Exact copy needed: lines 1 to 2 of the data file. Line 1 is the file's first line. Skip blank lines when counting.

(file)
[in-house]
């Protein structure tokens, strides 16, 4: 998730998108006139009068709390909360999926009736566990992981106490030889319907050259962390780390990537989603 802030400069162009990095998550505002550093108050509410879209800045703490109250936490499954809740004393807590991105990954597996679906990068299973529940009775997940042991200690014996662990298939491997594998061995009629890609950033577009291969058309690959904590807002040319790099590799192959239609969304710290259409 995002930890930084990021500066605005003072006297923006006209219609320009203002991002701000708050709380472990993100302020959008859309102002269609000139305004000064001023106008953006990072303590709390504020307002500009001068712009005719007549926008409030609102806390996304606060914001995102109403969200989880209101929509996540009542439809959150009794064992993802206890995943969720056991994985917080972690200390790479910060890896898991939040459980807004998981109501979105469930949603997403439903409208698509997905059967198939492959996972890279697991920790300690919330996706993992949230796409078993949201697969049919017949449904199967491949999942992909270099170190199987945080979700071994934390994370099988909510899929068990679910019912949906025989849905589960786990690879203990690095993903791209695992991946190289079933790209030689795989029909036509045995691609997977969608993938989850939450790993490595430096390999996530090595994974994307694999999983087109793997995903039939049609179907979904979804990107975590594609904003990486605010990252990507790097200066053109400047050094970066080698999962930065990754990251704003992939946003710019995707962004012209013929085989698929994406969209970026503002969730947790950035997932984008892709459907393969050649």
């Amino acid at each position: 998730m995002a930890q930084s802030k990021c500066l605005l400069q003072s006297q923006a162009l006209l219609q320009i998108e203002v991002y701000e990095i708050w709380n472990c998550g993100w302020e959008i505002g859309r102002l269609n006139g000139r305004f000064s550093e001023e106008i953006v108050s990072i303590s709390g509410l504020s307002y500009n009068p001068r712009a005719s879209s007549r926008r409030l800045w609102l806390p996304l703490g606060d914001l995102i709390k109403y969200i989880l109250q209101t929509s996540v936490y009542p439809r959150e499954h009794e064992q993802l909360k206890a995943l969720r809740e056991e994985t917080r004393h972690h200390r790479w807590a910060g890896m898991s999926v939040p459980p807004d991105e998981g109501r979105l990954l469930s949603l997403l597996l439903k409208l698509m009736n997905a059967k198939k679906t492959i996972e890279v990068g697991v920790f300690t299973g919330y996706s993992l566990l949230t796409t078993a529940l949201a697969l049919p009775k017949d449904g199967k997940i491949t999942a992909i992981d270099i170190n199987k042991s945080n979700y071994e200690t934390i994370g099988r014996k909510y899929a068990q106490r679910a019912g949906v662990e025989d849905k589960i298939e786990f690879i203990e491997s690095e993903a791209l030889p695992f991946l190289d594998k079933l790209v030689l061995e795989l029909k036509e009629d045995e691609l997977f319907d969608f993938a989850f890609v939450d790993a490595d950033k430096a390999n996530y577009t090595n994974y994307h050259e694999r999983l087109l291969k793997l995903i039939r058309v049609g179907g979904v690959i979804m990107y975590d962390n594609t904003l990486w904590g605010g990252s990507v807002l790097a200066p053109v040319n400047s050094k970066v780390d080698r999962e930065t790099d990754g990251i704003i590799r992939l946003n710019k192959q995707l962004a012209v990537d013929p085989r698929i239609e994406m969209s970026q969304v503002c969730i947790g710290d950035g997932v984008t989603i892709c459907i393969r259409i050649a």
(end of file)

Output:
[in-house]
């Protein structure tokens, strides 16, 4: 998730998108006139009068709390909360999926009736566990992981106490030889319907050259962390780390990537989603 802030400069162009990095998550505002550093108050509410879209800045703490109250936490499954809740004393807590991105990954597996679906990068299973529940009775997940042991200690014996662990298939491997594998061995009629890609950033577009291969058309690959904590807002040319790099590799192959239609969304710290259409 995002930890930084990021500066605005003072006297923006006209219609320009203002991002701000708050709380472990993100302020959008859309102002269609000139305004000064001023106008953006990072303590709390504020307002500009001068712009005719007549926008409030609102806390996304606060914001995102109403969200989880209101929509996540009542439809959150009794064992993802206890995943969720056991994985917080972690200390790479910060890896898991939040459980807004998981109501979105469930949603997403439903409208698509997905059967198939492959996972890279697991920790300690919330996706993992949230796409078993949201697969049919017949449904199967491949999942992909270099170190199987945080979700071994934390994370099988909510899929068990679910019912949906025989849905589960786990690879203990690095993903791209695992991946190289079933790209030689795989029909036509045995691609997977969608993938989850939450790993490595430096390999996530090595994974994307694999999983087109793997995903039939049609179907979904979804990107975590594609904003990486605010990252990507790097200066053109400047050094970066080698999962930065990754990251704003992939946003710019995707962004012209013929085989698929994406969209970026503002969730947790950035997932984008892709459907393969050649």